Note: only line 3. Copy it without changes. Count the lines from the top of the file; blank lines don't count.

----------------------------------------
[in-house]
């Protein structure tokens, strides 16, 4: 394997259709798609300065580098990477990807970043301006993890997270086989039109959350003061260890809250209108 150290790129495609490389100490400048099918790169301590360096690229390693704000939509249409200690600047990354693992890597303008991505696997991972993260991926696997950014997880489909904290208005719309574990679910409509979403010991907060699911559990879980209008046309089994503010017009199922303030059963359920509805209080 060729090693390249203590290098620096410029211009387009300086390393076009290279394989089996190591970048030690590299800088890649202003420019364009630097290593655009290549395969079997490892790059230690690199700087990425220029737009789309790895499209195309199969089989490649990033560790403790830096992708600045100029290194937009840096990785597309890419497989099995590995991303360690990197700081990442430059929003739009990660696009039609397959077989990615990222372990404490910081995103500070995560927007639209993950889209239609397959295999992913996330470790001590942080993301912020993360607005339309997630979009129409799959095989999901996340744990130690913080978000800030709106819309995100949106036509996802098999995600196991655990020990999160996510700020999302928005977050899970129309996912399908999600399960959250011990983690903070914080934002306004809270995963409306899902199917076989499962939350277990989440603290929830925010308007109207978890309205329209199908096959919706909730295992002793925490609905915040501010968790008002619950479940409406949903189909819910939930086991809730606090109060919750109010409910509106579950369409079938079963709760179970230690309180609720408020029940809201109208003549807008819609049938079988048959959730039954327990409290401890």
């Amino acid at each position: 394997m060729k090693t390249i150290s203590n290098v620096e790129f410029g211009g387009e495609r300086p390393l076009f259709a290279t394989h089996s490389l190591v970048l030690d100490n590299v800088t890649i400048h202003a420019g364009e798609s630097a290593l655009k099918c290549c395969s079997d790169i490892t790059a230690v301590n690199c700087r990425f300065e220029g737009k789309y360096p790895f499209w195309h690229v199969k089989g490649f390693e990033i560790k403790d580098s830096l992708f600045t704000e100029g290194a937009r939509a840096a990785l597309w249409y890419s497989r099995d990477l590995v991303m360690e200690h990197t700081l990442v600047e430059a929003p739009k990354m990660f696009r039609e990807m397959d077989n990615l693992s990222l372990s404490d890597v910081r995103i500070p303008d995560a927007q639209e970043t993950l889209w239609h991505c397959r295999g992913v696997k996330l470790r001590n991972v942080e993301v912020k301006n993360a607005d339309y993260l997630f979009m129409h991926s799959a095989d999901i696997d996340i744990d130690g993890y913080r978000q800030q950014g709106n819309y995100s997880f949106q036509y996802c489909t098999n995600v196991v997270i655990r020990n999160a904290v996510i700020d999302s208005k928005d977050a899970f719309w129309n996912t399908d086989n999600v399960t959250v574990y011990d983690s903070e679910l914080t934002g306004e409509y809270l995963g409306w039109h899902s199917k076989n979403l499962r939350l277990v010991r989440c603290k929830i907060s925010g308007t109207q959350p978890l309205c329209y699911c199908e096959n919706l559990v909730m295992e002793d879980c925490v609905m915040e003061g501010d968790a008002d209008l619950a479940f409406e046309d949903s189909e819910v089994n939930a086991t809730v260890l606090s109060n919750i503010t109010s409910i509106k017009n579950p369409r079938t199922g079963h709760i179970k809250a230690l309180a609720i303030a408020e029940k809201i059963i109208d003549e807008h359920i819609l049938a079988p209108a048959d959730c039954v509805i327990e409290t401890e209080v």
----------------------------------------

């Amino acid at each position: 394997m060729k090693t390249i150290s203590n290098v620096e790129f410029g211009g387009e495609r300086p390393l076009f259709a290279t394989h089996s490389l190591v970048l030690d100490n590299v800088t890649i400048h202003a420019g364009e798609s630097a290593l655009k099918c290549c395969s079997d790169i490892t790059a230690v301590n690199c700087r990425f300065e220029g737009k789309y360096p790895f499209w195309h690229v199969k089989g490649f390693e990033i560790k403790d580098s830096l992708f600045t704000e100029g290194a937009r939509a840096a990785l597309w249409y890419s497989r099995d990477l590995v991303m360690e200690h990197t700081l990442v600047e430059a929003p739009k990354m990660f696009r039609e990807m397959d077989n990615l693992s990222l372990s404490d890597v910081r995103i500070p303008d995560a927007q639209e970043t993950l889209w239609h991505c397959r295999g992913v696997k996330l470790r001590n991972v942080e993301v912020k301006n993360a607005d339309y993260l997630f979009m129409h991926s799959a095989d999901i696997d996340i744990d130690g993890y913080r978000q800030q950014g709106n819309y995100s997880f949106q036509y996802c489909t098999n995600v196991v997270i655990r020990n999160a904290v996510i700020d999302s208005k928005d977050a899970f719309w129309n996912t399908d086989n999600v399960t959250v574990y011990d983690s903070e679910l914080t934002g306004e409509y809270l995963g409306w039109h899902s199917k076989n979403l499962r939350l277990v010991r989440c603290k929830i907060s925010g308007t109207q959350p978890l309205c329209y699911c199908e096959n919706l559990v909730m295992e002793d879980c925490v609905m915040e003061g501010d968790a008002d209008l619950a479940f409406e046309d949903s189909e819910v089994n939930a086991t809730v260890l606090s109060n919750i503010t109010s409910i509106k017009n579950p369409r079938t199922g079963h709760i179970k809250a230690l309180a609720i303030a408020e029940k809201i059963i109208d003549e807008h359920i819609l049938a079988p209108a048959d959730c039954v509805i327990e409290t401890e209080v």